At Work/Things Go Bad (Bangkok Edition) - Version 1

Discuss those "what if" or "what would you do" scenarios you've been wondering about.

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SiameseUrbanite
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At Work/Things Go Bad (Bangkok Edition) - Version 1

Post by SiameseUrbanite » Wed Apr 03, 2019 2:06 am

Inspired by the You're at Work. Things Go Bad. What would you do?, I thought I would give you guys the following scenario, adapted for our capital city:

Location: Bangkok, Thailand
Time of Day: Friday Night
Conditions: Flash floods


Scenario

You are working in an office tower on the busy Sukhumvit Road, a major business and commercial district of Thailand. It's the middle of rainy season, and today there has been yet another downpour. The city's infrastructure reached capacity weeks ago, and today's severe storms and flooding have caused traffic to come to a stand still across the city. People are either trapped on buses & other vehicles, or they have decided to abandon their cars right in the middle of the street. Motorcycles can also be seen abandoned most everywhere.

This morning, there were large puddles or some shall pools (up to your ankles). Water is now up to your knees (or up to your waist in some parts of the city). You need to get home to your family. You only have whatever you have on you now (or what you would ordinarily stock at your office).

Your condo is on the opposite side of the city, and you can't drive or take the bus due to flooding and trapped traffic. The Skytrain is still operating but is swarming with crowds 10x the usual number, which was previously overcapacity for a city of many millions of daily commuters. (You might spend much of the evening/night, trapped on the stairs or elsewhere in the station, trying to board a train.) Ordinarily, it would take you at least 2 hours by car or other ground transport to get home. Walking, in unflooded conditions, would easily take 3-4 hour.

Many shops are already closed early as employees have fled hours ago to avoid evening traffic/flooding. Yet, you weren't able to do so due to professional obligations. Stopping into 7/11 or other shops for supplies (food, water, etc.) may be hit or miss. Shops may be closed, or supplies might already be gone.

It's hot, rainy, and miserable. You're far from home. Your family is waiting for you, and you don't know when the water might let up. It could be days before the floods subside. How do you get home? What do you do when you get there?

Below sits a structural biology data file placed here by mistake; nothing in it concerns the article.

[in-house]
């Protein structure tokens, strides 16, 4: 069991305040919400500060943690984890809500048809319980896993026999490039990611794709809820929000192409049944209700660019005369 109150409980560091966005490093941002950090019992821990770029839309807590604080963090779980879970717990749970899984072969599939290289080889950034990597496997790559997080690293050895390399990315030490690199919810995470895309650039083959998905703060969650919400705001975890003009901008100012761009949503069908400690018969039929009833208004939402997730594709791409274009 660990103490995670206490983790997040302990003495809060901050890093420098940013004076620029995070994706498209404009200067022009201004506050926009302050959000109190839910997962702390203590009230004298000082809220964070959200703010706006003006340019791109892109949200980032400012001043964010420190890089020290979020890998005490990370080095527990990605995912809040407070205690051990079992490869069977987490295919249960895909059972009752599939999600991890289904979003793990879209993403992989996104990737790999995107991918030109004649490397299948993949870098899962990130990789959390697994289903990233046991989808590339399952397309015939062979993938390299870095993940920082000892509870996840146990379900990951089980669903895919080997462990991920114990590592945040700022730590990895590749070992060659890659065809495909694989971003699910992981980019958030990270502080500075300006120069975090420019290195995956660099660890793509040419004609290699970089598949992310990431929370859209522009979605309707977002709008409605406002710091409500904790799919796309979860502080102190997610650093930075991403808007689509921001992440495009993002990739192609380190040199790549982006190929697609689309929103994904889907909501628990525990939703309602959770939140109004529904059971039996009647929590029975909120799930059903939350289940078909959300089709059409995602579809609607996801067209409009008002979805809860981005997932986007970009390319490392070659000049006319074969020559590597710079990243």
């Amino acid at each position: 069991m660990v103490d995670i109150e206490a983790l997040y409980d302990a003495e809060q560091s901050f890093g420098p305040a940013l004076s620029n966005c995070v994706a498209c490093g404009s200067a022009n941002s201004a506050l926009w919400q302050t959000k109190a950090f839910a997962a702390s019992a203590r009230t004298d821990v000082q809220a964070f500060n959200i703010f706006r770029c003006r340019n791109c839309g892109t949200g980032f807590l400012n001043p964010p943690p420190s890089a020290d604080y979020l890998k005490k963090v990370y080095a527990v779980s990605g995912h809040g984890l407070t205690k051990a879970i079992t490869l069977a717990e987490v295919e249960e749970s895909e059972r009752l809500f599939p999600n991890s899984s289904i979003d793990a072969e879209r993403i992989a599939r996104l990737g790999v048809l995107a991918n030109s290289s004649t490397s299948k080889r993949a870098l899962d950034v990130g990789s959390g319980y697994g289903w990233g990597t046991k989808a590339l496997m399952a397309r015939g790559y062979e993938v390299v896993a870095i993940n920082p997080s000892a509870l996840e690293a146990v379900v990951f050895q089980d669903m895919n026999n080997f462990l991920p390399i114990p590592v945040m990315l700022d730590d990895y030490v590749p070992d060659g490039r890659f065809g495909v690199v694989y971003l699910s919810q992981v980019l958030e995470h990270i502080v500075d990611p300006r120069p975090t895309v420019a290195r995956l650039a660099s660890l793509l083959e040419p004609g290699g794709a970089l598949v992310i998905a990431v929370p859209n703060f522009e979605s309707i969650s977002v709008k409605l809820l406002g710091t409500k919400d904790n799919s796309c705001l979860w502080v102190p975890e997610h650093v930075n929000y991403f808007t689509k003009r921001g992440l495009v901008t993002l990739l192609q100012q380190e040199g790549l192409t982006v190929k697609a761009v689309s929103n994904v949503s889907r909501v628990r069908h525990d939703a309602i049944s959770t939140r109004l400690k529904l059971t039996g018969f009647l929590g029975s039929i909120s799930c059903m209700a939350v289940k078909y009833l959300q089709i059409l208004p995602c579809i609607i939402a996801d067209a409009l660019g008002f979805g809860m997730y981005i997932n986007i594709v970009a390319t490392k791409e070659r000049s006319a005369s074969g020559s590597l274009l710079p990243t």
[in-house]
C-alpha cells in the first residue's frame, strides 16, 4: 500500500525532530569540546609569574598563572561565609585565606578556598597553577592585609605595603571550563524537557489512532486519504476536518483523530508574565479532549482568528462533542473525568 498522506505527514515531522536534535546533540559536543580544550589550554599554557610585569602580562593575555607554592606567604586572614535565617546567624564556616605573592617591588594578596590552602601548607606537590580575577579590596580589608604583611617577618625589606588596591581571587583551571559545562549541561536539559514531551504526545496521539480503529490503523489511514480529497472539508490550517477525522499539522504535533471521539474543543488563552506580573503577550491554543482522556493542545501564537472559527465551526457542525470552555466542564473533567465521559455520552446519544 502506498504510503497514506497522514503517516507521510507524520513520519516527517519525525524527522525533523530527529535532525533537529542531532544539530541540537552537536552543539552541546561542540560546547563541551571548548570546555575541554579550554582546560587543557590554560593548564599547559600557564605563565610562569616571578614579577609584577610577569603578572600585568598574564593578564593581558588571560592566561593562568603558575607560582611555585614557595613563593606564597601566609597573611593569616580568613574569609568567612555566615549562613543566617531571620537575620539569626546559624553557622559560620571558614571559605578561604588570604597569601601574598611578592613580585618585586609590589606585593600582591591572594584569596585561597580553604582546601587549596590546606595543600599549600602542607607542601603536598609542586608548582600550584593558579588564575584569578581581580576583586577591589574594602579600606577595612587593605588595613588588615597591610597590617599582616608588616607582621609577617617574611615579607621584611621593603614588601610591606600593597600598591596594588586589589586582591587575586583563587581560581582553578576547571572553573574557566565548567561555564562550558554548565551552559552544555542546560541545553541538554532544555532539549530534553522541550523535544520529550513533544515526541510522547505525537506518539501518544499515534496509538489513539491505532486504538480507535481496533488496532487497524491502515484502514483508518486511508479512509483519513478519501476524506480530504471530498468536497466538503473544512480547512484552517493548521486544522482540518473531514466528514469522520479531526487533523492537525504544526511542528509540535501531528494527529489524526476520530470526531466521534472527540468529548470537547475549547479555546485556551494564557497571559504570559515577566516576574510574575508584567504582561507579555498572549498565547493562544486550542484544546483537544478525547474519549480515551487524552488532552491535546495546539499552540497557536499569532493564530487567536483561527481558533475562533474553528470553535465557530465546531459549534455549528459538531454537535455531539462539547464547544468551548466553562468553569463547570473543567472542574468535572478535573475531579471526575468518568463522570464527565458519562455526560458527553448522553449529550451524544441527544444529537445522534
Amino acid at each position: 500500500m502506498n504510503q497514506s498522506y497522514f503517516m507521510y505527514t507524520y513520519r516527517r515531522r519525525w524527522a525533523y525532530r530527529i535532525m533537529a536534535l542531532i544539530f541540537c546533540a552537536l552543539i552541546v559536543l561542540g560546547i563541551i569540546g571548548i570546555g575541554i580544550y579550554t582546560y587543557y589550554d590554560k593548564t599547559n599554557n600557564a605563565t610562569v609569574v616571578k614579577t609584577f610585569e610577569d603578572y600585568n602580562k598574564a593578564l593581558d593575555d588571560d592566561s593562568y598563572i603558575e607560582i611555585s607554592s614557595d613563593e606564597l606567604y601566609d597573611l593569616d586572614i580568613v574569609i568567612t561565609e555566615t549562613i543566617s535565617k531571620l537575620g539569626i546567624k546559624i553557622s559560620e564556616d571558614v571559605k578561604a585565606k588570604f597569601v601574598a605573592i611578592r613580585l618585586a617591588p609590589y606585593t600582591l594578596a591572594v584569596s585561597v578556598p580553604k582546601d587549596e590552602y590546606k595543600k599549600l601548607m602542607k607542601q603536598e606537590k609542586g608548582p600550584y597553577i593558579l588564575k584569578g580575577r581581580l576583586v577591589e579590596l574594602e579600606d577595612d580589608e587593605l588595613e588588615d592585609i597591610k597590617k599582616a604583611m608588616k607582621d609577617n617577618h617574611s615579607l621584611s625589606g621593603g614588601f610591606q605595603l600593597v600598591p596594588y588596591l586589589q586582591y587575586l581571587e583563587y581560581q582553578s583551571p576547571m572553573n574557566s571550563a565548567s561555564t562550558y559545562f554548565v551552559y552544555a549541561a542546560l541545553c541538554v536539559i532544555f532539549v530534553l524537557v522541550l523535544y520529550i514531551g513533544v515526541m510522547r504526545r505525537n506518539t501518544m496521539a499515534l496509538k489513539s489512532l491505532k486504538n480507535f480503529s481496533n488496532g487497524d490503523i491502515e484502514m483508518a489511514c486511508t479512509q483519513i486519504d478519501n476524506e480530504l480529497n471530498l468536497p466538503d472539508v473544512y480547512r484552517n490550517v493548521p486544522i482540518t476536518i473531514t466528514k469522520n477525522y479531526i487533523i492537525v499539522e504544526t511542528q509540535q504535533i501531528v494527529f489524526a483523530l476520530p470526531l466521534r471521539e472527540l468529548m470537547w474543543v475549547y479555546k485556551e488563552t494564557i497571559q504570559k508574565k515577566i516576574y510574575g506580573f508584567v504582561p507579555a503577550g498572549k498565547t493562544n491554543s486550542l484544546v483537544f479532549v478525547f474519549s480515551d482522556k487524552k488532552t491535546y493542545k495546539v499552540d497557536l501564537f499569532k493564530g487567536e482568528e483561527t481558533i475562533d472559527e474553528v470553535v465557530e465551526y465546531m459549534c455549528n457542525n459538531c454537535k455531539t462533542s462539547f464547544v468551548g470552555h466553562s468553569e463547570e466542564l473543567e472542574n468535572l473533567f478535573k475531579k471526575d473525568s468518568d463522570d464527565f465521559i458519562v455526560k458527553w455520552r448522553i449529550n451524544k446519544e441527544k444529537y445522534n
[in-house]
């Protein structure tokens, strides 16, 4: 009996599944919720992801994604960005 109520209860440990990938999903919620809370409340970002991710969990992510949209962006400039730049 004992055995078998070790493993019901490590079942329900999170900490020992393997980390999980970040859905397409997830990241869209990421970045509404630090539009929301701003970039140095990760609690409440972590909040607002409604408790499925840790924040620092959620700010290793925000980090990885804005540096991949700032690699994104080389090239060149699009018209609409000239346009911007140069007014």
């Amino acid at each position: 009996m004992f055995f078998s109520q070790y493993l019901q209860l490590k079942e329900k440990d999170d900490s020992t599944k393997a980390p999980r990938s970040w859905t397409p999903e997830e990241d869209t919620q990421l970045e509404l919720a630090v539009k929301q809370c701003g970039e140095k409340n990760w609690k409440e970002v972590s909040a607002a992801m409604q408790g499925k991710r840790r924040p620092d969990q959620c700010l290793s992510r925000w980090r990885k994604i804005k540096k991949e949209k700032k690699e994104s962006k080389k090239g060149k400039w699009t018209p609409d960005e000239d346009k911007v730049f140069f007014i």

Bonus

Knowing the scenario described, what would you do in advance to prepare for this situation? (About a decade ago, severe flooding affected much of Thailand. Some people bought, or otherwise acquired, small boats, tall rain boots, fisherman rubber pants, and other equipment to survive weeks of flooding, so this is a somewhat realistic scenario, even if it doesn't happen all the time.)

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Re: At Work/Things Go Bad (Bangkok Edition) - Version 1

Post by Stercutus » Wed Apr 03, 2019 7:33 am

Sounds like you need a GHB (Get Home Bag).

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I own two boats. If it were flooded bad enough that the boats would move and the car would not I would have someone come pick me up in the bass boat if for some reason I had to leave.

Most likely though I would just get a local hotel room and call it good. No need to go out in that mess. If the company were insisting that I stay late I'd ask them to front it and take care of the arrangements. If the company refused maybe time to start looking for a new job where they place a higher value on human life.
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Re: At Work/Things Go Bad (Bangkok Edition) - Version 1

Post by SiameseUrbanite » Wed Apr 03, 2019 9:26 pm

Thanks for the GHB recommendations. It's something I've been looking into personally (beyond the given scenario). I have my EDC...uh...bag, but I think I'll probably ditch that in lieu of a proper GHB for emergencies.

As for your response, sounds about right based on reports of what I've heard of both Thais and some of the foreigners here doing in years past. If water is expected to stay at flood levels for any significant time, some people would opt to overnight it at the office and then slowly make their way home the next morning, with the intention of staying in until waters subsided.

Props to you on having a boat, btw. Do you figure that could navigate in an urban environment (where you live)? Given the scenario with all of the blocked traffic (and that Thai sidewalks have all sorts of obstacles: trees, random poles, signage, barriers to prevent cars/motorcycles from driving, etc.), I'd fear that boats would be pretty useless in any flooded Thai city (Bangkok or otherwise). Once cars and motorbikes were pulled from the streets though, it might be a different story.

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Re: At Work/Things Go Bad (Bangkok Edition) - Version 1

Post by wamba » Sat Apr 06, 2019 11:55 am

My first thought would be to shelter in place, but with family waiting that’s not an option.